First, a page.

Assist them (and their team) in delivering better results faster.
Getting team members “up to speed” is critical. To accelerate transition, onboarding should include new job preparation efforts to give new employees a head start before day one, an announcement process that sets the new employee up for success, resources, support and follow through for the first 90 days, at a minimum.
Accelerating transitions is different for internal promotions and external hires. In the former, the new leader may know many of their stakeholders, and may be familiar with some of the landmines and threats. These transitions need to emphasize the change in relationships with former peers and managers, shifting old roles and responsibilities to others, and providing new insights and new opportunities. In contrast, the external hires focus on rapidly learning the landscape, the supporters and detractors, understanding the core issues, and clarifying your role. Both, however, require articulating the strategies, operational methods and people strategy that will lead to a rapid successful outcome.
Develop a Plan
Based upon the role of the individual or team, a specific plan and objectives should be developed with expectations integrated in the process of the first three months to six months, and on very specific programs, twelve months. Very specific activities should be developed to accommodate this process. CCG has a sample of an onboarding plan or schedule. However, as always, they are very specific to the role, the person and the company.
Onboarding Key Executives
Overall, today’s organizations are bringing in more individuals from the outside to assume senior executive roles. In many cases, the nature of the work performed (e.g., specialized financial, scientific, engineering, or industrial) results in the selection of a high percentage of senior executives from outside the organization, typically from other companies in the private sector. Consequentially, these situations reinforce the importance of the initial executive onboarding experience and call for a specialized onboarding approach to help bridge gaps they encounter.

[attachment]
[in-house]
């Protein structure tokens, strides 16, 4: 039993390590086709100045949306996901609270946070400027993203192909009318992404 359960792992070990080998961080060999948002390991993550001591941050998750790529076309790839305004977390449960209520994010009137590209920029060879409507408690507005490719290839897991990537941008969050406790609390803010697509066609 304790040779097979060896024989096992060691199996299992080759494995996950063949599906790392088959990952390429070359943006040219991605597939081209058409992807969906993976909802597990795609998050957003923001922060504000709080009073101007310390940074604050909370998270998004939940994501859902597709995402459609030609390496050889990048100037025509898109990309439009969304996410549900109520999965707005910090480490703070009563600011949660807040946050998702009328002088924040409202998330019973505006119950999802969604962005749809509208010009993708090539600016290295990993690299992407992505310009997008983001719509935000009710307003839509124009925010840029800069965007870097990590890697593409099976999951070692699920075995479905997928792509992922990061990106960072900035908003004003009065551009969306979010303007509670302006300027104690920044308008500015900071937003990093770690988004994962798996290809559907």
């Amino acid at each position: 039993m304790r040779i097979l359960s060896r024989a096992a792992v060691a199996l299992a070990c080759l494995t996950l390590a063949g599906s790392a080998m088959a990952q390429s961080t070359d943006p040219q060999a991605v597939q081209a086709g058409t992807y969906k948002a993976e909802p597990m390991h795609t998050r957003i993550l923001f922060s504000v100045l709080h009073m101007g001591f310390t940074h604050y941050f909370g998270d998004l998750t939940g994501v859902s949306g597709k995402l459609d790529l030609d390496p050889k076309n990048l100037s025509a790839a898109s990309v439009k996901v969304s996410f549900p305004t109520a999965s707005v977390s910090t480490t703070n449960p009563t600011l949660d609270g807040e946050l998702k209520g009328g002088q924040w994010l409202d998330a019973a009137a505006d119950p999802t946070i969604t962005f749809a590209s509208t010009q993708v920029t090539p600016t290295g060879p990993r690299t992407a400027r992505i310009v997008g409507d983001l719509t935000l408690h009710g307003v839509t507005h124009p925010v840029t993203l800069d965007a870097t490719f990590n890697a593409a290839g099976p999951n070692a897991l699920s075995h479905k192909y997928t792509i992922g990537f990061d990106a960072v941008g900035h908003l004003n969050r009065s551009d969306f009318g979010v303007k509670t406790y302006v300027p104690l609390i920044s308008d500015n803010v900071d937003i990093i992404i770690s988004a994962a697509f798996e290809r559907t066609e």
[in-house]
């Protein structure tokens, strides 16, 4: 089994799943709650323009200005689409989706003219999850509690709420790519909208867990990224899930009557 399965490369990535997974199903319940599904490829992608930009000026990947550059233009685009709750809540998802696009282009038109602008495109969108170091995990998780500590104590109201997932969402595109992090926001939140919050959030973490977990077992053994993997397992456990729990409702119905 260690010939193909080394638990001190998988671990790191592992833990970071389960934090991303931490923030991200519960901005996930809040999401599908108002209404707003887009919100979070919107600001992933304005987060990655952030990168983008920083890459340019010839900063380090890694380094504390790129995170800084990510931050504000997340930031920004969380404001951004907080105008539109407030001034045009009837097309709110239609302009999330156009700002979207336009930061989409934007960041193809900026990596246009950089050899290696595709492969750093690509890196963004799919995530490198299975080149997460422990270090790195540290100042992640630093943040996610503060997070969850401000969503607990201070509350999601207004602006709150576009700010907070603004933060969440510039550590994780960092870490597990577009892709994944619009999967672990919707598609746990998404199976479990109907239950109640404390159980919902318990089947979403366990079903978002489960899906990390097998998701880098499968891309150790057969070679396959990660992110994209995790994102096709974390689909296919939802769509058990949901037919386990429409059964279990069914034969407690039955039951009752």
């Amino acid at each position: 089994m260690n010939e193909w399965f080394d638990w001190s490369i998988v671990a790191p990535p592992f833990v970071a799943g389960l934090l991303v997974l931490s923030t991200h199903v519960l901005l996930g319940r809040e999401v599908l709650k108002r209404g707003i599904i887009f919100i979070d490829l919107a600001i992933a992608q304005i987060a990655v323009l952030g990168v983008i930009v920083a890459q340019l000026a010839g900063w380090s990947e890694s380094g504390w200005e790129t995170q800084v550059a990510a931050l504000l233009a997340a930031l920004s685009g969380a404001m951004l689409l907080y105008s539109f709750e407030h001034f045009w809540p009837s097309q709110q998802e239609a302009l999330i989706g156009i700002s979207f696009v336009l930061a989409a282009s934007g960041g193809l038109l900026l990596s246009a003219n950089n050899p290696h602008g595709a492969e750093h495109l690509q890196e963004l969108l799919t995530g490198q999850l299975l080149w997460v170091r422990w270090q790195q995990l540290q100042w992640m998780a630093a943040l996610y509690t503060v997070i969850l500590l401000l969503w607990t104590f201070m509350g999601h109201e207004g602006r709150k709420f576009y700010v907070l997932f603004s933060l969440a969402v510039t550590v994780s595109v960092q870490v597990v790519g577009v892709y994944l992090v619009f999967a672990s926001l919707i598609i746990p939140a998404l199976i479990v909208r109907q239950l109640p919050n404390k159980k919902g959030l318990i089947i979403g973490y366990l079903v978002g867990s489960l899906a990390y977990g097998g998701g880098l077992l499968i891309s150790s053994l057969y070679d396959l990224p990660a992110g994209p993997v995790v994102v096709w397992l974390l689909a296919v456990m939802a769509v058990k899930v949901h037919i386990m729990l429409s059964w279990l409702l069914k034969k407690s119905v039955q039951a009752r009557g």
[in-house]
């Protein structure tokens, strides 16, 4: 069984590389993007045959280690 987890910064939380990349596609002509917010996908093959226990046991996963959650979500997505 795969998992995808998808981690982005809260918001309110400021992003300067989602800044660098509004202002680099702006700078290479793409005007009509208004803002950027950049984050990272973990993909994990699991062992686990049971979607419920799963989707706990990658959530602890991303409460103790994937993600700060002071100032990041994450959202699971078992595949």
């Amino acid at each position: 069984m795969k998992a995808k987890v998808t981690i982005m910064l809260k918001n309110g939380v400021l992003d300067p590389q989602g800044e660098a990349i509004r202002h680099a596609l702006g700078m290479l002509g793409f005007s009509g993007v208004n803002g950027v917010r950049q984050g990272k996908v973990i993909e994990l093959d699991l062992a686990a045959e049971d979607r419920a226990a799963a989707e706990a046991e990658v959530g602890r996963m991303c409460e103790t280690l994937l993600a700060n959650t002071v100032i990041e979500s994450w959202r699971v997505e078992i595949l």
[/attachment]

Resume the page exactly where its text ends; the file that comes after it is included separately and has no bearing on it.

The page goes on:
According to the Corporate Leadership Council, there are six common “derailers” for new executives:
- failure to establish key connections and partnerships;
- lack of political savvy or support to effectively navigate the organization;
- failure to establish a cultural fit;
- confusion about role expectations;
- lack of feedback and coaching; and
- ineffective people management/ team building skills.
These benchmarks underscore the need for specialized executive onboarding programs geared specifically toward the areas required for successful integration at the executive level. Organizations can help to combat these common “derailers” by developing and implementing a specialized onboarding program for these key roles.